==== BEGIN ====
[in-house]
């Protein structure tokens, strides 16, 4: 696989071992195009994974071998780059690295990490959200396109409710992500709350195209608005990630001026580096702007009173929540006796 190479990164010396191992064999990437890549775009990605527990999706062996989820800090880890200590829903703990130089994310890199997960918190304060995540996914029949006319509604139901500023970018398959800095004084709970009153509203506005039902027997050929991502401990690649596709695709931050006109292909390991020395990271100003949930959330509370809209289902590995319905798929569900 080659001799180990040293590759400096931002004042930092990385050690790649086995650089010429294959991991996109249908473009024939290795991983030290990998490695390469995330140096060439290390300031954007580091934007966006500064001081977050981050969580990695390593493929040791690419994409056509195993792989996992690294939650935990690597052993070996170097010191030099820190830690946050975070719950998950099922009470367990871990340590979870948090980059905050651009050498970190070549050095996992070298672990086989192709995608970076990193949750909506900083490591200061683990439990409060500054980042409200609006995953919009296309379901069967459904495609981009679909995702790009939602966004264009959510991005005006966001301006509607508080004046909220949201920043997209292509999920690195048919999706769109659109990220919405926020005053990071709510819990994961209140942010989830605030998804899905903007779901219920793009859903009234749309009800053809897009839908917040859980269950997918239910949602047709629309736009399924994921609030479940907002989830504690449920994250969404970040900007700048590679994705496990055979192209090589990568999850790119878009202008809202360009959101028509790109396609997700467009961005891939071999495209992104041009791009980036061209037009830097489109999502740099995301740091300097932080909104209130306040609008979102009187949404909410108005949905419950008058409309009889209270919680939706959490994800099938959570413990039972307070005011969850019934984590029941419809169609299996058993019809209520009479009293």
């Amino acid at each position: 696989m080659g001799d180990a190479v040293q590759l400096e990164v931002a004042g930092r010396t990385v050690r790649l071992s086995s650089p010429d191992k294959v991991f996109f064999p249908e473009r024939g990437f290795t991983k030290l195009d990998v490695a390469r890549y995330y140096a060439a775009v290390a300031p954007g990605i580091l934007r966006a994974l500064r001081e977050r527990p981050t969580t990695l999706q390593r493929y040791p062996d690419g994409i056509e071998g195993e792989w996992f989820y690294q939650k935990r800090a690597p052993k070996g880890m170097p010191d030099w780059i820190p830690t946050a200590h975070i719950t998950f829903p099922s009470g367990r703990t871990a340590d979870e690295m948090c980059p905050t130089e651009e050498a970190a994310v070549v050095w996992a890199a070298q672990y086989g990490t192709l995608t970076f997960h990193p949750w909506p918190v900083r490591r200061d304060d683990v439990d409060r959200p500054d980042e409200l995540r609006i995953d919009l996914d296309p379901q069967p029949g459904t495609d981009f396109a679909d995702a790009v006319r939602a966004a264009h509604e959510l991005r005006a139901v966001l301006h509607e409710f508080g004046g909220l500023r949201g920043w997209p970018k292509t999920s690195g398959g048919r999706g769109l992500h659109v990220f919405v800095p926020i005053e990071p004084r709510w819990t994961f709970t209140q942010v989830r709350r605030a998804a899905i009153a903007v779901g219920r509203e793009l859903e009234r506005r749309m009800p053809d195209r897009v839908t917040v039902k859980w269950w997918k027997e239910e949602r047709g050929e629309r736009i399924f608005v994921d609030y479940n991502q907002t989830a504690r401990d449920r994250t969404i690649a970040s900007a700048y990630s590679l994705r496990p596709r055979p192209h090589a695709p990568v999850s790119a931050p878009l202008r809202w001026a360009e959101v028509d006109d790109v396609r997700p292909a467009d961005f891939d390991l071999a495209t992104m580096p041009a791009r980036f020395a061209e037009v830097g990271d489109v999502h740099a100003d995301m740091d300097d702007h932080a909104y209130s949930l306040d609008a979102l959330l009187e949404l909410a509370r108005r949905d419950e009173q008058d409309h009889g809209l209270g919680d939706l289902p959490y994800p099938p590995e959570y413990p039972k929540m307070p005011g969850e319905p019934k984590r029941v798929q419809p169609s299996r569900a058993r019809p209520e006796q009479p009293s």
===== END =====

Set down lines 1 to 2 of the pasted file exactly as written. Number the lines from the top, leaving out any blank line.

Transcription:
[in-house]
């Protein structure tokens, strides 16, 4: 696989071992195009994974071998780059690295990490959200396109409710992500709350195209608005990630001026580096702007009173929540006796 190479990164010396191992064999990437890549775009990605527990999706062996989820800090880890200590829903703990130089994310890199997960918190304060995540996914029949006319509604139901500023970018398959800095004084709970009153509203506005039902027997050929991502401990690649596709695709931050006109292909390991020395990271100003949930959330509370809209289902590995319905798929569900 080659001799180990040293590759400096931002004042930092990385050690790649086995650089010429294959991991996109249908473009024939290795991983030290990998490695390469995330140096060439290390300031954007580091934007966006500064001081977050981050969580990695390593493929040791690419994409056509195993792989996992690294939650935990690597052993070996170097010191030099820190830690946050975070719950998950099922009470367990871990340590979870948090980059905050651009050498970190070549050095996992070298672990086989192709995608970076990193949750909506900083490591200061683990439990409060500054980042409200609006995953919009296309379901069967459904495609981009679909995702790009939602966004264009959510991005005006966001301006509607508080004046909220949201920043997209292509999920690195048919999706769109659109990220919405926020005053990071709510819990994961209140942010989830605030998804899905903007779901219920793009859903009234749309009800053809897009839908917040859980269950997918239910949602047709629309736009399924994921609030479940907002989830504690449920994250969404970040900007700048590679994705496990055979192209090589990568999850790119878009202008809202360009959101028509790109396609997700467009961005891939071999495209992104041009791009980036061209037009830097489109999502740099995301740091300097932080909104209130306040609008979102009187949404909410108005949905419950008058409309009889209270919680939706959490994800099938959570413990039972307070005011969850019934984590029941419809169609299996058993019809209520009479009293």